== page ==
Post-Soviet states through a lens

Post-Soviet states through a lens

Press photo competition winners from Belarus, Lithuania and Estonia go on show at Loft Project Etazhi.

Published: September 28, 2011 (Issue # 1676)


Belarus’s Grand Prix-winning photograph shows a regiment of army conscripts watching the evening news
on the state channel. This is obligatory in the Belarussian army, just as it was in the Soviet Union.

Belarus, Lithuania and Estonia share more than geographical proximity. They were all once part of a larger state — the Soviet Union — but since its collapse in 1991, they have continued their independent trajectories with very different political agendas. The effect of these different perspectives on society, and the way that Russia’s closest western neighbors see themselves, are the two main focal points of a modular exhibition representing the results of three national press photo competitions that goes on show at Loft Project Etazhi this weekend.

Since gaining independence, the Baltic states have followed the path of democracy, and their governments generally take a liberal stance on most things, including photojournalism. Not so in Belarus, once famously described by former U.S. Secretary of State Condoleezza Rice as “the last true dictatorship in the heart of Europe.”

Here, press photo competitions are organized with the support of the public and the mass media, but work by the majority of the Belarussian press photographers who endeavor to reflect local reality goes unpublished in the country’s newspapers and magazines. This year, even the exhibition itself was banned in Belarus, causing it to be held in neighboring Poland. Nevertheless, the often shocking images taken in these different countries have more in common than might be imagined. News, social issues, culture, sports, nature, fashion and art are all present, reflecting a common reality and everyday values that unite people from all walks of life, no matter where they live.

In Lithuania, a press photo competition has been held annually since 2003. The Lithuanian Press Photographers Club launched the contest in 1998 as an informal gathering of photographers who worked with Canon cameras, and awards the Golden Snapshot prize annually at the city hall in Vilnius. Along with the Lithuanian Union of Journalists, the club also organizes regular master classes by eminent photographers. The mission of the numerous educational programs and exhibitions is to develop the practice of press photography in Lithuania within a European context.

“Lots of excellent photos are never published for various reasons,” said Jonas Staselis, president of the Lithuanian Press Photographers Club.

“Therefore the events held by the club, such as thematic exhibitions, are enjoyed by the community as a source of enjoyment and knowledge. This is because all of the photographers who are members of the club are employed by the largest press outlets and, due to their rich personal experience and distinction, see and record the same person or event differently, from different angles.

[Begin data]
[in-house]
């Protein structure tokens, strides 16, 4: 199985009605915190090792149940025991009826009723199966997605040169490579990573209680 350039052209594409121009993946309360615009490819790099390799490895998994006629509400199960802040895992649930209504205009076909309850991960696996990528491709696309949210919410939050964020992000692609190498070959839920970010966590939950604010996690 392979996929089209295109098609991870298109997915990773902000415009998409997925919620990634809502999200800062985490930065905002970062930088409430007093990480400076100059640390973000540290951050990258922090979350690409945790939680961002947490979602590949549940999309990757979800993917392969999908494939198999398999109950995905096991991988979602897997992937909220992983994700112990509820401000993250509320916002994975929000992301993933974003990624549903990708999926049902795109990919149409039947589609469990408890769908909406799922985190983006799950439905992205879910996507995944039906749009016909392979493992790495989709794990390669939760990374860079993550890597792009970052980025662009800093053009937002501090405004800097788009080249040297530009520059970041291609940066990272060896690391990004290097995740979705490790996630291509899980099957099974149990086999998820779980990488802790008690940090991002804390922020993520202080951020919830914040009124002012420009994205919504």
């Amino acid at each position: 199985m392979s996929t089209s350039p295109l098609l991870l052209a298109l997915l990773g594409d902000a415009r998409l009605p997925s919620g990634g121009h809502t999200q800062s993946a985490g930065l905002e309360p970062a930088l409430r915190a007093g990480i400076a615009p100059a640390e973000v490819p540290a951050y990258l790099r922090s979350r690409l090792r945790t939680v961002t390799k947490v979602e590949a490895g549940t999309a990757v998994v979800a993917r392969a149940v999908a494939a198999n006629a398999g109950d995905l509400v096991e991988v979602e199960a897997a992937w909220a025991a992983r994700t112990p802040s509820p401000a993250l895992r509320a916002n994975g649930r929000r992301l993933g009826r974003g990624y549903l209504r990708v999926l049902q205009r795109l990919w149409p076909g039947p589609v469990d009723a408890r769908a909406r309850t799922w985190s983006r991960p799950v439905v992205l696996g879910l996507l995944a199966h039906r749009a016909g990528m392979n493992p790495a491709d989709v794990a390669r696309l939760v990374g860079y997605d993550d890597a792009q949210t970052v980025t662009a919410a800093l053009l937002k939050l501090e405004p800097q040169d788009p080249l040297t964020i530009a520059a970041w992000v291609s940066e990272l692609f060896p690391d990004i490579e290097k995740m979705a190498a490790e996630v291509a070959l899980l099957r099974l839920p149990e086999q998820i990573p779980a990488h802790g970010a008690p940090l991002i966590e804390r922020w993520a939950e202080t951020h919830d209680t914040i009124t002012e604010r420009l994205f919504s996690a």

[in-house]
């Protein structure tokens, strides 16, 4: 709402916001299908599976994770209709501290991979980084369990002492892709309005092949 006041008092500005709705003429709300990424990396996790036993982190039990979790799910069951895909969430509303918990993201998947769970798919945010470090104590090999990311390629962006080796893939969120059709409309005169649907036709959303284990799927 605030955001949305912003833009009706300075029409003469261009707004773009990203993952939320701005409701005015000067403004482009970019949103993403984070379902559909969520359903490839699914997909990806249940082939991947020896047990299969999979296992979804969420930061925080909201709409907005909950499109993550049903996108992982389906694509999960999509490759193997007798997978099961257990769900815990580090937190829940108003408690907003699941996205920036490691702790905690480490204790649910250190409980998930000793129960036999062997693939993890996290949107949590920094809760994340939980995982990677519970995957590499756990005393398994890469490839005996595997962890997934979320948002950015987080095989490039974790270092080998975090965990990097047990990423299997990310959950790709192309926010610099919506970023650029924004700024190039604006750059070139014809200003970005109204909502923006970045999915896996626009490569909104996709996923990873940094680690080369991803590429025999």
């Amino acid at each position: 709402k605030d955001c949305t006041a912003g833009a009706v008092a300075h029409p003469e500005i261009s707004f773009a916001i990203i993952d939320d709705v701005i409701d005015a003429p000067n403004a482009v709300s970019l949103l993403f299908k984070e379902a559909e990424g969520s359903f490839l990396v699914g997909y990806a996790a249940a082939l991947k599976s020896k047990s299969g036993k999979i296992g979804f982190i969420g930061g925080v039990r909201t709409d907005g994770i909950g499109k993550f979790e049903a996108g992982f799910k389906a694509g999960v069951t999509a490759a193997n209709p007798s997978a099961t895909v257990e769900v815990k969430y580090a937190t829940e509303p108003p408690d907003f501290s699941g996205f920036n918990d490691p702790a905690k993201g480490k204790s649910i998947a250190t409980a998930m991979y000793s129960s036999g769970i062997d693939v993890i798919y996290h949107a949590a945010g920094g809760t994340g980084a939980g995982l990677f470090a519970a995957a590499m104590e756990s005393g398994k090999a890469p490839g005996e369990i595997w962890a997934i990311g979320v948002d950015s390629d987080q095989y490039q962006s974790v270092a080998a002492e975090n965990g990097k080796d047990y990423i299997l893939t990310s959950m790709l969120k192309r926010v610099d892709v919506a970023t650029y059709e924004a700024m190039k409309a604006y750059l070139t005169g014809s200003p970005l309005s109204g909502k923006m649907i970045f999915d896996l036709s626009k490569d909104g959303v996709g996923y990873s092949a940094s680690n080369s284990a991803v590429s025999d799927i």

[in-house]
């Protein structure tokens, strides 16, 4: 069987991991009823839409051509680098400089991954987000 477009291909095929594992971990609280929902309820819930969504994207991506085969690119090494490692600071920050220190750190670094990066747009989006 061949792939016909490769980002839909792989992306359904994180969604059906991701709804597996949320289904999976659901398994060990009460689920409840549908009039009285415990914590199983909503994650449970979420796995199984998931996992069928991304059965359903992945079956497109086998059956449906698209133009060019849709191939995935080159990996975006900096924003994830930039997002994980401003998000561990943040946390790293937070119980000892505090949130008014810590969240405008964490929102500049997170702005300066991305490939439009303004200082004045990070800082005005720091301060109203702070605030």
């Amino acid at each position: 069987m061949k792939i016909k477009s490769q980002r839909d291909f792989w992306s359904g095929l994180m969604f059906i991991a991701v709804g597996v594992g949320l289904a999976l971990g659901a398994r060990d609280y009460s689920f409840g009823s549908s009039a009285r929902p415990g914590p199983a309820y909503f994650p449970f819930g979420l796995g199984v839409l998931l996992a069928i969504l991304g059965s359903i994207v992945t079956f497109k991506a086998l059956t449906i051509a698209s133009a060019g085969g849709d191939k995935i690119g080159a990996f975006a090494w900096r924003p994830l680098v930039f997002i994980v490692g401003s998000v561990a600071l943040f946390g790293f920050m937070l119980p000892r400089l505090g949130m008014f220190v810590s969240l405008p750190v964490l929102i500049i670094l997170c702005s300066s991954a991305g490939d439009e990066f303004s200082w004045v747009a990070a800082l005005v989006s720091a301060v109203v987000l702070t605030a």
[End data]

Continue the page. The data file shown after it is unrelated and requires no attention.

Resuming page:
“Once the public sees the totality of their vision, it can get a realistic picture of our jam-packed modern life,” he added.

In nearby Estonia, an annual competition has been organized by the Association of Estonian Press Photographers (EPFL) since 1997. This year, more than 800 works were entered into the competition. The aim of the competition, organized in collaboration with the Estonian Association of Newspapers, is to support the role of the press photograph as the most important source of information in contemporary society, alongside the Internet and TV.


A duck and her ducklings walk past a line of Lithuanian riot police officers.

“Newspaper photos and fine art photography are adjacent practices that, when they meet, create a blurred area in which it is difficult to draw lines: Both practices have their advantages,” said Anneli Porri, a professor at the Estonian Academy of Arts and one of the exhibition’s curators. “Mass media has an immediacy, is widely circulated and can be infinitely reproduced, whereas art, on the other hand, is about concepts, exclusivity and an attitude of independence.”

The announcement last year of a press photo competition in Belarus came as a surprise to many.

“There is skepticism about whether or not press photography as such even exists in contemporary Belarus,” said art critic Svetlana Poleshchuk. “So the decision to organize the competition was mostly based on the desire to disprove this point of view.”

Press Photo Belarus is an independent competition for Belarussian press photographers. The aim of the competition is to support and develop professional press photography within less than ideal conditions. The competition is also devoted to the exchange of experience and knowledge between different generations of Belarussian photographers, and to encouraging the formation of high professional standards in the field. This year, 72 photographers submitted about 2,000 pictures that were then assessed by an international jury and divided into the categories of news, people, sports, everyday life, national traditions, portraiture, art and entertainment and nature.

“The distinction of official state documents and governmental policy can’t impede the rapid development of horizontal communication between ordinary people, both economic and private,” said the organizers of the Press Photo exhibition at Loft Project Etazhi.

Whether or not the differences between the three countries’ political viewpoints are reflected on a visual level can only be determined by visiting the exhibition itself.

“Press Photo: Belarus, Lithuania, Estonia” runs from Sept. 30 through Oct. 24 at Loft Project Etazhi, 74 Ligovsky Prospekt, 5th floor. Tel. 458 5005.

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